The GMCTE provides consultation services to any person teaching at the U of S on basically any topic related to teaching and learning in higher education. There are a number of other units on campus also dedicated to supporting different aspects of teaching and learning on campus, so a big part of our role is also to provide referral services to a number of other units on campus if there is a question that is more appropriately handled by another unit. The GMCTE has an open-door, drop-in policy. If you are unsure of who to talk to, or just have a question about teaching and learning that you need to discuss with someone, do not hesitate to drop by our office (Room 50 Murray Building), call us (306-966-1804), or email us (firstname.lastname@example.org).
Examples of the types of consultations you might be interested in include:
We review and provide feedback on individual's teaching portfolios, which may be developed as part of applications for teaching or faculty positions (at the U of S or elsewhere), for tenure and promotion purposes, or for teaching award nominations. If you would like thoughtful feedback from a GMCTE staff member on a teaching portfolio, we need to have time to review the portfolio in advance of meeting with you, so please ensure that you leave an appropriate amount of time (ahead of any deadlines you may have) to allow for this type of consultation.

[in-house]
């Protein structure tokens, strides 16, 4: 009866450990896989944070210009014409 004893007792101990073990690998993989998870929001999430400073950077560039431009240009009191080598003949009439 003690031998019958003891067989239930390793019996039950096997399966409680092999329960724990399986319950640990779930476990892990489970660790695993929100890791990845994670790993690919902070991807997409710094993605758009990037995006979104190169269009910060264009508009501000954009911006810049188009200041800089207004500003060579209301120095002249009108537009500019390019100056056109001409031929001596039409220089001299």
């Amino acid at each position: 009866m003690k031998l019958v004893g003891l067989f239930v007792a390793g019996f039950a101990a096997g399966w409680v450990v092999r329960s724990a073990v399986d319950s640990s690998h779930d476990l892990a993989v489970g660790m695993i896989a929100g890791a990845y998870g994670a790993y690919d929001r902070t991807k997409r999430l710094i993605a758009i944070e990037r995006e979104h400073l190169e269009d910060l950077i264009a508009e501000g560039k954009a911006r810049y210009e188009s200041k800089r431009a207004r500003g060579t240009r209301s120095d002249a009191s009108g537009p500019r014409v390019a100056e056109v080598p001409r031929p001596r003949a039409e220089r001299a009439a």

We meet with instructors to go over their syllabus in advance of them teaching their course, or as a retrospective reflection after a course, to discuss different aspects of the teaching and learning process. This is particularly helpful if you would like feedback on intended learning outcomes and your overall course alignment (how aligned are your intended learning outcomes with your teaching strategies, your content, and your assessments of student work).
We meet with instructors to discuss new, innovative, or alternative teaching strategies that people may be interested in using in their classroom. This is a particularly common form of consultation with faculty, sessionals or graduate students, who know that they would like to try something different in their classroom but really do not know what an appropriate alternative might be.
We meet with instructors to go over their assignments, examinations, or other forms of assessment: to discuss how one might improve those assessments; to explore ways to implement or adopt new, innovative or alternative forms of assessment; or to provide feedback on the development and implementation of those assessments (for example, review a rubric developed to assess students' written work).
We meet with instructors to review their student evaluations of teaching (regardless of the instrument used by your Department or College) and to explore ways to interpret the results of the evaluations and to use the evaluations to reflect on and improve your teaching practice.